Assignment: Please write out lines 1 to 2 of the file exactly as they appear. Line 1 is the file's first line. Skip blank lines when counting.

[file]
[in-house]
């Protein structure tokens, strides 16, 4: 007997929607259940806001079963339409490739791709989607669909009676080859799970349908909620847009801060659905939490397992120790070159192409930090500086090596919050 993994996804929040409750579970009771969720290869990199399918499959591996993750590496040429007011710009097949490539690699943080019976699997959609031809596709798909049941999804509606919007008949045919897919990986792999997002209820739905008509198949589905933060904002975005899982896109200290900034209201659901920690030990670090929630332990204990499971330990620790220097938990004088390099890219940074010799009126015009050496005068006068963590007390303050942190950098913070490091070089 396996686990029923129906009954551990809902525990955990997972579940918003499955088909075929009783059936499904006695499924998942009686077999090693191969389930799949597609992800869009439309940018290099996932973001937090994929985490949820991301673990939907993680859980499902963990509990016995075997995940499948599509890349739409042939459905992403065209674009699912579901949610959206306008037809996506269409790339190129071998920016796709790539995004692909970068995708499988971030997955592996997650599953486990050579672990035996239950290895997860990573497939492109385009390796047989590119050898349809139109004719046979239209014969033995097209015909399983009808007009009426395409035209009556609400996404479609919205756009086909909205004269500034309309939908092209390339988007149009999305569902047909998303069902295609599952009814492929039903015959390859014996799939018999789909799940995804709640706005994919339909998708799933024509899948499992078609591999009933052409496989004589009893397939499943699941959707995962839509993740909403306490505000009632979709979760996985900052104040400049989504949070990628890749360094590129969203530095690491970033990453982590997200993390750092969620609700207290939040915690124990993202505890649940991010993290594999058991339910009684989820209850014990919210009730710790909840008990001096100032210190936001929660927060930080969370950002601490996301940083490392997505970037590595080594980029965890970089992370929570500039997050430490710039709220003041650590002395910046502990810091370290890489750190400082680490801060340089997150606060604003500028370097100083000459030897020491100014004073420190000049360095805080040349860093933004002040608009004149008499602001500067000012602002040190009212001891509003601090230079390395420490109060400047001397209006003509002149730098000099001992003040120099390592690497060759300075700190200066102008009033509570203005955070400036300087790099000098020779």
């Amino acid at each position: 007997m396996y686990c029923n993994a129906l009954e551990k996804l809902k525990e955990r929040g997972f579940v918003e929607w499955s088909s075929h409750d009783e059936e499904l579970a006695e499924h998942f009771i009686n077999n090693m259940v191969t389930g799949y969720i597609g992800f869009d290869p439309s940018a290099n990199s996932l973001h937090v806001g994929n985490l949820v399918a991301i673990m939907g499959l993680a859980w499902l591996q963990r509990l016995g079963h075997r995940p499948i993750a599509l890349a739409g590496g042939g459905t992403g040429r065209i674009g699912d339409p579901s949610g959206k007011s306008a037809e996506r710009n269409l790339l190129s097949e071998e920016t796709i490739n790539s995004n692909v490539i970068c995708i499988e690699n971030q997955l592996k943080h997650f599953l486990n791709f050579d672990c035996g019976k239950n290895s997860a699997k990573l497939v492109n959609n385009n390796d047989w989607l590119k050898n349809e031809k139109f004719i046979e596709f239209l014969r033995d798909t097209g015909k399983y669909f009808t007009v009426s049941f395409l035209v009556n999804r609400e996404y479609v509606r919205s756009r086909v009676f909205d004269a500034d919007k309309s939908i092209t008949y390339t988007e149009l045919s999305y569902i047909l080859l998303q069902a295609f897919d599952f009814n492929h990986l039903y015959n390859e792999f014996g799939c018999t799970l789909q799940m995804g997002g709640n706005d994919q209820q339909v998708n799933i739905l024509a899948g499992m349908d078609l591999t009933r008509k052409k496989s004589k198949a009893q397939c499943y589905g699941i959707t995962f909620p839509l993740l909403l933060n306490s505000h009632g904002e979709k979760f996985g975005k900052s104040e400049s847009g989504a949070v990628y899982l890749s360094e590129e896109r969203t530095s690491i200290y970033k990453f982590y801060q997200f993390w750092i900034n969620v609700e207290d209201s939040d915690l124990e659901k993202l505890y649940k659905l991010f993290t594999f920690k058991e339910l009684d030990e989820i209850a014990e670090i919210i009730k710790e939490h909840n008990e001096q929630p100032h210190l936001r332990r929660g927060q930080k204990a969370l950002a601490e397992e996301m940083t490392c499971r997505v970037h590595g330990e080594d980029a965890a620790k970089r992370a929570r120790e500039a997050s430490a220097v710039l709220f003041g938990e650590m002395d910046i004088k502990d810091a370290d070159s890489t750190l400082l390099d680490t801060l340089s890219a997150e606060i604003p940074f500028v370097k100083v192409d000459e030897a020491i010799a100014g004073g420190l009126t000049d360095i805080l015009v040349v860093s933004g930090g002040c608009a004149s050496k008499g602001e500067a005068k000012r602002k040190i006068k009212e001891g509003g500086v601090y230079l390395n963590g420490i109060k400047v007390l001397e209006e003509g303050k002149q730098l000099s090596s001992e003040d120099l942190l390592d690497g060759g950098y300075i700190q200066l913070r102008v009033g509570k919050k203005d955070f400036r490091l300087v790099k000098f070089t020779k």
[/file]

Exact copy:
[in-house]
């Protein structure tokens, strides 16, 4: 007997929607259940806001079963339409490739791709989607669909009676080859799970349908909620847009801060659905939490397992120790070159192409930090500086090596919050 993994996804929040409750579970009771969720290869990199399918499959591996993750590496040429007011710009097949490539690699943080019976699997959609031809596709798909049941999804509606919007008949045919897919990986792999997002209820739905008509198949589905933060904002975005899982896109200290900034209201659901920690030990670090929630332990204990499971330990620790220097938990004088390099890219940074010799009126015009050496005068006068963590007390303050942190950098913070490091070089 396996686990029923129906009954551990809902525990955990997972579940918003499955088909075929009783059936499904006695499924998942009686077999090693191969389930799949597609992800869009439309940018290099996932973001937090994929985490949820991301673990939907993680859980499902963990509990016995075997995940499948599509890349739409042939459905992403065209674009699912579901949610959206306008037809996506269409790339190129071998920016796709790539995004692909970068995708499988971030997955592996997650599953486990050579672990035996239950290895997860990573497939492109385009390796047989590119050898349809139109004719046979239209014969033995097209015909399983009808007009009426395409035209009556609400996404479609919205756009086909909205004269500034309309939908092209390339988007149009999305569902047909998303069902295609599952009814492929039903015959390859014996799939018999789909799940995804709640706005994919339909998708799933024509899948499992078609591999009933052409496989004589009893397939499943699941959707995962839509993740909403306490505000009632979709979760996985900052104040400049989504949070990628890749360094590129969203530095690491970033990453982590997200993390750092969620609700207290939040915690124990993202505890649940991010993290594999058991339910009684989820209850014990919210009730710790909840008990001096100032210190936001929660927060930080969370950002601490996301940083490392997505970037590595080594980029965890970089992370929570500039997050430490710039709220003041650590002395910046502990810091370290890489750190400082680490801060340089997150606060604003500028370097100083000459030897020491100014004073420190000049360095805080040349860093933004002040608009004149008499602001500067000012602002040190009212001891509003601090230079390395420490109060400047001397209006003509002149730098000099001992003040120099390592690497060759300075700190200066102008009033509570203005955070400036300087790099000098020779």